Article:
A dangerous driver who mounted a pavement during the middle of a busy fireworks display has been banned from the roads.
Dean Bell had already spent time in prison after being convicted of driving offences in 2015 but passed a driving test upon his release.
A court was told how the 33-year-old had registered a blue Ford Focus in his name and had been driving it on the A193 Links Road in Whitley Bay on November 5.
A popular fireworks display was taking place in the coastal town as part of Bonfire Night and so traffic was heavy with pedestrians crossing the road.
Bell was stuck behind a "souped-up boy racer-type" Toyota and an off-duty Special Constable described how both cars loudly revved their vehicles.
He approached the vehicles to speak to them about their behaviour but magistrates were told how Bell then got out the vehicle and confronted him.
An altercation took place in front of families, including young children, before Bell got back into his vehicle and mounted the pavement to get around the waiting traffic.
The incident was reported to police and Bell was identified as the driver and later arrested by officers from Northumbria Police's Operation Dragoon Team.
He was charged with dangerous driving and pleaded guilty at a hearing at North Tyneside Magistrates Court in November.
However, Bell later tried to change his plea and claimed that he had learning difficulties and did not understand the previous instructions of his solicitor.
This was rejected by the courts and last Friday (January 11) Bell was banned from the roads for 18 months and handed a 12-month community order.
Following the case, Sergeant Glen Robson, of the Operation Dragoon team, said the roads are a safer place now his licence had been ripped up.
He said: "Dean Bell is a dangerous driver who has been convicted of driving offences on more than one occasion in the past.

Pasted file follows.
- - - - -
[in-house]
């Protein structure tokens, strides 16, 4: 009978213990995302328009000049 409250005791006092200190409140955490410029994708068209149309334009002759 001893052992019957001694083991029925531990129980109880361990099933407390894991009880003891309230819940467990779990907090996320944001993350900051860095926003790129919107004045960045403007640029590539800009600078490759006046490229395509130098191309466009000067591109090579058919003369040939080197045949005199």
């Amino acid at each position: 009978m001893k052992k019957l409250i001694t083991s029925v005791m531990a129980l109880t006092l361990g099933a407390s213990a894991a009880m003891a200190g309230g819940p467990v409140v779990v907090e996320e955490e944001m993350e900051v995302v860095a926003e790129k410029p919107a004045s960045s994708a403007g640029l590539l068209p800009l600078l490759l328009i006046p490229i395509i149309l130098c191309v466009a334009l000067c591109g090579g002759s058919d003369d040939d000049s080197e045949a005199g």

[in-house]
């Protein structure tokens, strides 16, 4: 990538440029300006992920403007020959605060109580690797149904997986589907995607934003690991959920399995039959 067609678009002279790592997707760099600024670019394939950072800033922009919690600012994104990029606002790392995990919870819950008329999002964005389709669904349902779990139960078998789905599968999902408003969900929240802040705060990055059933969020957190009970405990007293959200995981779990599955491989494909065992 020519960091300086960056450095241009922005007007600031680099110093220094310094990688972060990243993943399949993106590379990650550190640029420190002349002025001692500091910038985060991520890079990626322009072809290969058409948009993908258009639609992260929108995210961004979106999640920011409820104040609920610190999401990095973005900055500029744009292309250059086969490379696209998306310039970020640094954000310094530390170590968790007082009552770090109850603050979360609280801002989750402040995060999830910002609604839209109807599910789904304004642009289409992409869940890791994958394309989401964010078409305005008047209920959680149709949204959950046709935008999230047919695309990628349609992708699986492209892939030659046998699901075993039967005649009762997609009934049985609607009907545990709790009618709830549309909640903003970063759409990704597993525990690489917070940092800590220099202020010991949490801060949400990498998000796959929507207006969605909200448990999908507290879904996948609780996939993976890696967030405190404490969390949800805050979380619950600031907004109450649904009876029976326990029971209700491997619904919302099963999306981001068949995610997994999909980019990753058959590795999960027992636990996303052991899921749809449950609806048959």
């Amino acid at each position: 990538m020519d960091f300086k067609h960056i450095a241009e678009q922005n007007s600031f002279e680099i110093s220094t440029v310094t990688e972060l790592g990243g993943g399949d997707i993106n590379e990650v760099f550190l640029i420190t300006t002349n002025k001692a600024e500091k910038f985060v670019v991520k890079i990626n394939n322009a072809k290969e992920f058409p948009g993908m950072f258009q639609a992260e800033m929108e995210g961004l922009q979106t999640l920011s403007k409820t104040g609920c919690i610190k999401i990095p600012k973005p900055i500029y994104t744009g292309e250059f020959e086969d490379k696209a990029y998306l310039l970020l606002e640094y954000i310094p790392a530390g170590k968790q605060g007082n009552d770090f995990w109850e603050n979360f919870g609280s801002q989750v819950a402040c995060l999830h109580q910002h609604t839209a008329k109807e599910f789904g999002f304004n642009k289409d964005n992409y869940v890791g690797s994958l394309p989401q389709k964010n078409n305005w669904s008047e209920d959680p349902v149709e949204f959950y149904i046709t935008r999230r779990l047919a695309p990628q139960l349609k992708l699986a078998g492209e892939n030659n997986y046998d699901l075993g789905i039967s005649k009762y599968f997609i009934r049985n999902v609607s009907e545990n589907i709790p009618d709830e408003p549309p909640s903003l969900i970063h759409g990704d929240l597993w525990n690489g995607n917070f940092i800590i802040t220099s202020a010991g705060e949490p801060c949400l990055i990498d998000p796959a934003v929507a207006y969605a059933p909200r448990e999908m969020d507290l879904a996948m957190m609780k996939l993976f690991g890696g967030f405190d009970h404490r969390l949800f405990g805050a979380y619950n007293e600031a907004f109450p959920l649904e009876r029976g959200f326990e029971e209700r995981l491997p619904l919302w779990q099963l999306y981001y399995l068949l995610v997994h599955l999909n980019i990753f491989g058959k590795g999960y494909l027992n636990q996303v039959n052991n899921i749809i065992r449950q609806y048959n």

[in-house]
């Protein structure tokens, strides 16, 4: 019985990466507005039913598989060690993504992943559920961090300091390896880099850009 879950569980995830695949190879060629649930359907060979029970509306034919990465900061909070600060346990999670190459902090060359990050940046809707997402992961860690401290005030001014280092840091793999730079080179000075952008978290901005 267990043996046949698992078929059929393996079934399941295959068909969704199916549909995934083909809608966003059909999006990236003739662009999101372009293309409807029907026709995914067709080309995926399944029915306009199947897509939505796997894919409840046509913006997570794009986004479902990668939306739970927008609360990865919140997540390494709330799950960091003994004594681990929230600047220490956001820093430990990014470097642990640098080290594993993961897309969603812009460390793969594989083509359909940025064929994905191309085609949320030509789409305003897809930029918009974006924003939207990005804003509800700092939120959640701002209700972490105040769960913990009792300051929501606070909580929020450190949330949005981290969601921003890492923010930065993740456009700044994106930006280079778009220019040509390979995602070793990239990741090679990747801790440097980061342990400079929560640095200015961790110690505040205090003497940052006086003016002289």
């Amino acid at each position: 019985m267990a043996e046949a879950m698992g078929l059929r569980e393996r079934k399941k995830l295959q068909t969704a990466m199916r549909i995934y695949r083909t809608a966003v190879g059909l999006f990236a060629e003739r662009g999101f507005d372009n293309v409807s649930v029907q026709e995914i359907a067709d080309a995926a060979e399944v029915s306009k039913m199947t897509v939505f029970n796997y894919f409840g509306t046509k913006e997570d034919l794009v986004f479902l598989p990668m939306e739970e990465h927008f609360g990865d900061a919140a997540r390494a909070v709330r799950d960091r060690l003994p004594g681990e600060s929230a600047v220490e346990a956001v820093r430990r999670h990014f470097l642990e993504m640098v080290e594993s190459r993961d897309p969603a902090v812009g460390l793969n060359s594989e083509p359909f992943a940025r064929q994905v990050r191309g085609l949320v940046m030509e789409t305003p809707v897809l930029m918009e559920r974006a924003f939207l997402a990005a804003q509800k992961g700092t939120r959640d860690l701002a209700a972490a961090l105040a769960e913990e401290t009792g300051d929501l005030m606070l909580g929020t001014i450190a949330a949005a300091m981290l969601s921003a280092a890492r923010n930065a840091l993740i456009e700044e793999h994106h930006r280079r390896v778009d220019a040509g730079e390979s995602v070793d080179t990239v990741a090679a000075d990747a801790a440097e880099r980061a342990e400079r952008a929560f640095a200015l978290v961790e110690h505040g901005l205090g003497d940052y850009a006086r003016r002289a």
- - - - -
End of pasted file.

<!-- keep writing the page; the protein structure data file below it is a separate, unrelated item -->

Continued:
"He has served time in prison for a dangerous driving offence and clearly is not responsible enough to get behind the wheel.
"On this occasion he mounted the pavement during a very busy night in Whitley Bay where lots of families and children had gathered to watch the fireworks.
"It is very fortunate that nobody was hurt and there are no excuses for that manner of driving on any of our region's roads."
Sgt Robson added: "Bell had originally claimed in interview that someone else had taken his car for a test drive and it was them who must have driven dangerously that night.
"At court he admitted being behind the wheel before trying to change his plea claiming his actions were due to him fearing for his safety.
"Throughout these proceedings he has changed his story and pleaded ignorance and that has resulted in a prolonged legal process that ultimately comes at the cost of the taxpayer.
"We are satisfied with the result at court and Bell will remain on our radar. If we receive intelligence that he is back behind the wheel then he will be back in front of the courts."
Bell, of The Crescent, Barlow, Gateshead, was also told by magistrates that he must take an extended test once the 18-month disqualification period ended.
His 12-month community order will also include a rehabilitation activity and a six-month curfew between 7pm and 7am. In addition, he must pay £185 in court costs.